Villagers not ready to pay for RO water, pvt firms suffer loss
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With over 1,000 reverse osmosis (RO) systems having been set up in various parts of the state, a majority of them in the cancer-hit Malwa belt, the state government has been claiming that it has stepped up efforts to provide clean drinking water to residents.
The ground reality, however, is far different. Private companies, that have been roped in for the project, are suffering huge losses for their ROs in rural areas and have not even been able to pay their electricity bills. A majority of the RO systems are installed in Mansa, Bathinda, Muktsar, Ferozepur, Fazilka and the Faridkot belt, where ground water has been declared unfit for drinking.
The private companies provide water in 20-litre cans that cost Rs 2 but the companies claim that villagers are not ready to pay this amount. The companies further point out that while the RO water penetration in urban areas is over 80 per cent, it is less than 30 per cent in rural areas.
Rajneesh Garg, superintending engineer (SE) in the public health department at Bathinda, confirmed the problem and said: "The problem is in rural areas. In many villages, there is not even a single taker while in a few others not more than 1-2 per cent prefer RO water. We are spreading awareness through ASHA and anganwadi workers to make people aware of the benefits of RO water." Garg also pointed out that villagers not using the RO systems were not drinking impure water. "They are being provided canal water as well. The RO systems are add on facilities."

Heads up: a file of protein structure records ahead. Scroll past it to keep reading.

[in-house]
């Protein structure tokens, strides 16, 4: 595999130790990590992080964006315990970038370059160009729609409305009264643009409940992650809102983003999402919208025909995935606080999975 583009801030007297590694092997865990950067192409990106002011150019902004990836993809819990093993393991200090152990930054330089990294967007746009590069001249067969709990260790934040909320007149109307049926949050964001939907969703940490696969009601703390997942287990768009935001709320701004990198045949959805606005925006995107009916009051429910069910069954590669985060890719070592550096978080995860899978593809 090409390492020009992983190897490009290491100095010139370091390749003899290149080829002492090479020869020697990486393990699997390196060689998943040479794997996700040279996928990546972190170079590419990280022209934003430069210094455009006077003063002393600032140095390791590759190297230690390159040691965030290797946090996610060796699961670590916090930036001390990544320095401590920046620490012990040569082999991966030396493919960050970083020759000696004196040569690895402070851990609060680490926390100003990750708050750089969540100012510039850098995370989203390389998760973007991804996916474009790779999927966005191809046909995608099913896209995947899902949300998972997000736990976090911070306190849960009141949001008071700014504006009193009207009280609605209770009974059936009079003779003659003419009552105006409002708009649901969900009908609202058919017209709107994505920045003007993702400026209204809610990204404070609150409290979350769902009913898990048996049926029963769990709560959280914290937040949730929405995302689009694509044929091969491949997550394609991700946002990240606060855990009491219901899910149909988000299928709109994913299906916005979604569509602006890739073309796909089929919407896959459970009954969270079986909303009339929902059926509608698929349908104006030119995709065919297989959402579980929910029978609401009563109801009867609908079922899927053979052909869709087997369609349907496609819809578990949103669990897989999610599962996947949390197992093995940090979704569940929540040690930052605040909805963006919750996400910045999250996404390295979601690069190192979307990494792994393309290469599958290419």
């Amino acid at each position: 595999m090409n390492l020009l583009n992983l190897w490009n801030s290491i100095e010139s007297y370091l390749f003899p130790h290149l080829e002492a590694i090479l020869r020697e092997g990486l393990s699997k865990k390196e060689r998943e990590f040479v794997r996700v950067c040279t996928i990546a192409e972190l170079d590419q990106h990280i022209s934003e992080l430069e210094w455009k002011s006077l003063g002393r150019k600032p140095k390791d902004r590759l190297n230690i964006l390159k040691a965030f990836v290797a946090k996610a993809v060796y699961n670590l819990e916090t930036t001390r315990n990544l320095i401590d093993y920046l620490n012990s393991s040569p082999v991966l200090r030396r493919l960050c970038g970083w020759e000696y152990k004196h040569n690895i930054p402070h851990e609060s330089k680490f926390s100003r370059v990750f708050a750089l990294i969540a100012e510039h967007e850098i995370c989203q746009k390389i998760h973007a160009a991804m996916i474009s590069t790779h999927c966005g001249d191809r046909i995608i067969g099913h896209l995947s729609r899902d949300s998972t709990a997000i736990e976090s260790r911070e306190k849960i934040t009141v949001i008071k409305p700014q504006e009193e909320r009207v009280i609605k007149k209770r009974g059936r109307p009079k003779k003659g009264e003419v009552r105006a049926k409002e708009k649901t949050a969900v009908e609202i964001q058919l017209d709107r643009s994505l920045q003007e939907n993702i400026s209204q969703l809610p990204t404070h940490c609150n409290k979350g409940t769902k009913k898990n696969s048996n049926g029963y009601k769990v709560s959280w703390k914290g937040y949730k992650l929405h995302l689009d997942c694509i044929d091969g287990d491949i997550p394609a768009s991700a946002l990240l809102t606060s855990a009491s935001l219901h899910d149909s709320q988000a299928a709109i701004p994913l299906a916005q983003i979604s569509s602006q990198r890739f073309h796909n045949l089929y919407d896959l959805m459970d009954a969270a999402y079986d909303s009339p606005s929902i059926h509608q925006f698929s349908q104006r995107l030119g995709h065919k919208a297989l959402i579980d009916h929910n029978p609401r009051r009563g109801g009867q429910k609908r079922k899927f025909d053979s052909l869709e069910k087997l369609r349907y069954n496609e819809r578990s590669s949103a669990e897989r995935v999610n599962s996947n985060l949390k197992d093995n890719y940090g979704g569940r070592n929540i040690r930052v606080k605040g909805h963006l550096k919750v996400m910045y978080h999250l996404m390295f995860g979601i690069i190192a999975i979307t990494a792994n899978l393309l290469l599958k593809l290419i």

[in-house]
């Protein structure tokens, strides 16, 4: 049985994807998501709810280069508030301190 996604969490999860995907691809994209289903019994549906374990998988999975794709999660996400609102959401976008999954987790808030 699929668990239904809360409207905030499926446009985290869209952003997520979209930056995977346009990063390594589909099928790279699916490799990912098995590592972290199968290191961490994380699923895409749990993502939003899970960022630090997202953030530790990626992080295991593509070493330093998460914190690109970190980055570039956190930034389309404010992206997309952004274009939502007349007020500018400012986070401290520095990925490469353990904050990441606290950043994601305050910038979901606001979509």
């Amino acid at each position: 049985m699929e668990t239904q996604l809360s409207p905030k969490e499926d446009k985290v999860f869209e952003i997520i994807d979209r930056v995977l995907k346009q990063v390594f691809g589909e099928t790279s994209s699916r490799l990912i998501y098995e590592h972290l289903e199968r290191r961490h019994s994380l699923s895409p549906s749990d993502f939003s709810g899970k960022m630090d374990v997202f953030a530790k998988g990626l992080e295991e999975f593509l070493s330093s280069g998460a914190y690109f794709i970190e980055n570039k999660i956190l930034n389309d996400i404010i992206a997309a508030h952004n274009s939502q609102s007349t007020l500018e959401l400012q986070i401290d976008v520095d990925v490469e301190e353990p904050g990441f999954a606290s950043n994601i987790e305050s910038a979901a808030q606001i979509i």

The lack of customers in rural areas is affecting the private companies. Officials of one of the companies said the minimum electricity bill is Rs 1,500 even if the RO does not function. They admitted that they are facing serious problems in meeting electricity expenses and the cost of the RO operator. According to the private players, even the idea of providing water at the door step did not work as the villagers failed to bear the charges of this facility.
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